The Department of Environment, Land, Water and Planning (DELWP) is reminding Victorians that with spring in the air, so too are swooping birds.
Native birds swoop humans (and their dogs) to defend their young for the 6-8 weeks between when they hatch and when they leave the nest. DELWP has received reports of birds such as magpies and masked lapwings swooping at locations around north west Victoria.
DELWP Senior Wildlife Management Officer, Amanda Ashton, said: “Swooping occurs every year during breeding season and is largely a defensive manoeuvre. For some species, including magpies, this is carried out primarily by males; swooping birds account for less than 10 per cent of the population”.
“Being swooped by a territorial bird is no fun, but this is just normal bird behaviour. The best way to avoid being swooped is to avoid the area all together, though this isn’t always possible”.
“If you do end up in an area where there is a swooping bird, try to protect your head and eyes and move quickly through the area without running,” said Ms. Ashton.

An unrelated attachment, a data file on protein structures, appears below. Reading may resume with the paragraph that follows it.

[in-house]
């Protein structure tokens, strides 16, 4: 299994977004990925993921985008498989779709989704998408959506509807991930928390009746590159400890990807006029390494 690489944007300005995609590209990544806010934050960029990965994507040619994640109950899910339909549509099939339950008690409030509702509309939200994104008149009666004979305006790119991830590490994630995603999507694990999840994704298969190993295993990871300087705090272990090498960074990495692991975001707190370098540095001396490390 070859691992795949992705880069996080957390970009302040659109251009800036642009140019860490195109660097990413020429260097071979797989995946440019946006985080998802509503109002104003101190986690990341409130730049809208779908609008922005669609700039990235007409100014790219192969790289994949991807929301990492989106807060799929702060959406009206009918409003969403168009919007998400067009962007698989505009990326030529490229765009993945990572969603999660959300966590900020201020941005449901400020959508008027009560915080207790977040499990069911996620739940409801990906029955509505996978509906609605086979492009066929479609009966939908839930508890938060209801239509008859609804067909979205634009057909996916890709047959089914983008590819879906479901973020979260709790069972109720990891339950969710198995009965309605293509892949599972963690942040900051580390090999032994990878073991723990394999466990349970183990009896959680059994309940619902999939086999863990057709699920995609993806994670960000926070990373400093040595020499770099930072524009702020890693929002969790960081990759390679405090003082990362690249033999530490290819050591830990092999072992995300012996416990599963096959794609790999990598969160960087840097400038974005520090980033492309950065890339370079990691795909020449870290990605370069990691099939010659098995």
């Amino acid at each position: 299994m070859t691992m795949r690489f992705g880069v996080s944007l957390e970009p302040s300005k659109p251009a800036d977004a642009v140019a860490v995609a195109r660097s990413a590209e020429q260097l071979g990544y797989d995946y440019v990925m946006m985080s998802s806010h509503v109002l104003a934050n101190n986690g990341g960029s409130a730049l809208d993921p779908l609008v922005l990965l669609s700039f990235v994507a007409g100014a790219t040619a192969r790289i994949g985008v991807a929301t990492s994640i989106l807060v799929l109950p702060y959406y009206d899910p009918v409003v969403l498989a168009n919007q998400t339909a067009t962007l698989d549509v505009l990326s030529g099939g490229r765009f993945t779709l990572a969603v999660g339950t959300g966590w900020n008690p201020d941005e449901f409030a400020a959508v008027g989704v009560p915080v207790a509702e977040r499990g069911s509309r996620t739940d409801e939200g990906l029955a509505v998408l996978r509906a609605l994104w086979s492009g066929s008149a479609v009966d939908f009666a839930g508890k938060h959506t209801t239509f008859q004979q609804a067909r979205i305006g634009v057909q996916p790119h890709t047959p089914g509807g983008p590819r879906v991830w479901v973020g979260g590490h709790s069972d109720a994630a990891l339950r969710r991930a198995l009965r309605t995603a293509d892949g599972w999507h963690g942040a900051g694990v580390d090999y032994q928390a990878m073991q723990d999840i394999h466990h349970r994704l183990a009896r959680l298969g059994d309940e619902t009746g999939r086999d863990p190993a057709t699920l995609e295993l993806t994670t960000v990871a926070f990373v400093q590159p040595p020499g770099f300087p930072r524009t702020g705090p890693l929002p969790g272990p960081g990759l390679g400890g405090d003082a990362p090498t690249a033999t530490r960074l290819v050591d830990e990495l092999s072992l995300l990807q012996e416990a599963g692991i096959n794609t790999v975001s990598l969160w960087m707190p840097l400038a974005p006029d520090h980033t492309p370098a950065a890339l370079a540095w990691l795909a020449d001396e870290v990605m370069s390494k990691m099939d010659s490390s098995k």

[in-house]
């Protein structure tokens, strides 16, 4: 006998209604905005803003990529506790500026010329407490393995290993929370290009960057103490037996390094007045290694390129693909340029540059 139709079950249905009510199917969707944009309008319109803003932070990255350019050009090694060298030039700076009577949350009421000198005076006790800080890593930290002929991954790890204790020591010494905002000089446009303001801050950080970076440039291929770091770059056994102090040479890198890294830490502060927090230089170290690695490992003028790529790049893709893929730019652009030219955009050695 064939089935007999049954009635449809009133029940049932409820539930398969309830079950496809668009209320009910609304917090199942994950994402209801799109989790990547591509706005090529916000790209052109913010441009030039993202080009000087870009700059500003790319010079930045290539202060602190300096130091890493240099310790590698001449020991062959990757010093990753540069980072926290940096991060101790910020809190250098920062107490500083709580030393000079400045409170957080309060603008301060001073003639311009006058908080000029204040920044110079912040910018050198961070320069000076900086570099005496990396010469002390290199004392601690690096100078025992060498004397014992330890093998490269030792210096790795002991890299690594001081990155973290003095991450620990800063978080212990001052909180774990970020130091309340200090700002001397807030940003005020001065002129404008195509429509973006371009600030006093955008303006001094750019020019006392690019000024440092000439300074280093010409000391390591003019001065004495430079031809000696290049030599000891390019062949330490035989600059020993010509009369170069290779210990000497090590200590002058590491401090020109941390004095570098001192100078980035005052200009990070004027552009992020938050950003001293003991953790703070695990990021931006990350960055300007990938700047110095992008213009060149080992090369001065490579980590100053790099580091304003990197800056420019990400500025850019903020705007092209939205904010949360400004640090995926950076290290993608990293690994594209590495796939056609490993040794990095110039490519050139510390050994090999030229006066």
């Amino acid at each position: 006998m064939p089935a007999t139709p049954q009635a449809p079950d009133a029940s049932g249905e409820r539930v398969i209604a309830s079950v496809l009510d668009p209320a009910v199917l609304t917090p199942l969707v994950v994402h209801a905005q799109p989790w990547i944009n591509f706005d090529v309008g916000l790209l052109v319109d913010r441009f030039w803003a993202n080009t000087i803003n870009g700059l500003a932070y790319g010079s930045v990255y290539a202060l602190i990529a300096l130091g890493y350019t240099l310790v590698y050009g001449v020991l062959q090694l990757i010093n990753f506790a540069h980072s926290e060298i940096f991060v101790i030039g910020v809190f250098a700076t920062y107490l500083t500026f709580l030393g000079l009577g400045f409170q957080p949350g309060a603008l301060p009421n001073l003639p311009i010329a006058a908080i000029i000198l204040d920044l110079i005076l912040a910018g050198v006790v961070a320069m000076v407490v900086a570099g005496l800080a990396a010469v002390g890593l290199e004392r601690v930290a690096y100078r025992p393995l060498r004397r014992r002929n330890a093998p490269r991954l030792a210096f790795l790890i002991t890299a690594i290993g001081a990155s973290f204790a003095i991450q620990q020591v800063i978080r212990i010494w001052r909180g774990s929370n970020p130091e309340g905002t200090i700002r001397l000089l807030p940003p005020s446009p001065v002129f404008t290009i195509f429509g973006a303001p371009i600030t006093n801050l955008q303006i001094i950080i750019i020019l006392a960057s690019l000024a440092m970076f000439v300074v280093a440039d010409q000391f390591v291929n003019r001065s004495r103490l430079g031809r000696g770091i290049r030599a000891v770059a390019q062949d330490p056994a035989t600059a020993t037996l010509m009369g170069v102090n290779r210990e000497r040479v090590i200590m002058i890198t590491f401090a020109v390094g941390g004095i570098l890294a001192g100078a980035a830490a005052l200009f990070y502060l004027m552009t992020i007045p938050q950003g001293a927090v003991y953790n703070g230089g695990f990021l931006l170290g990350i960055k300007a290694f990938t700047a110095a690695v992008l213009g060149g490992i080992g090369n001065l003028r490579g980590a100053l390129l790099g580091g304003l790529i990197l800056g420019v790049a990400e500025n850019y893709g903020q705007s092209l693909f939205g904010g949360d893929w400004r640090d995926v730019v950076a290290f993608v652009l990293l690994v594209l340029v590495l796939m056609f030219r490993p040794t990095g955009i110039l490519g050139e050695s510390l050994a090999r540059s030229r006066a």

Tips to avoid being swooped:
• Know your local swooping hotspots
• Avoid the area
• Move quickly, but do not run
• Cover your head with a hat, helmet or umbrella and consider drawing a pair of ‘eyes’ on the back of your hat or helmet
• Do not harass or feed wildlife
To report a swooping incident by any species of bird, mark its location on Victoria’s swooping bird map, visit delwp.vic.gov.au/environment-and-wildlife/wildlife/swooping-birds
Magpies and other native birds are protected in Victoria under the Wildlife Act 1975. Under the Act, it is an offence to kill, take, control or harm wildlife in Victoria. Penalties apply to those found in breach.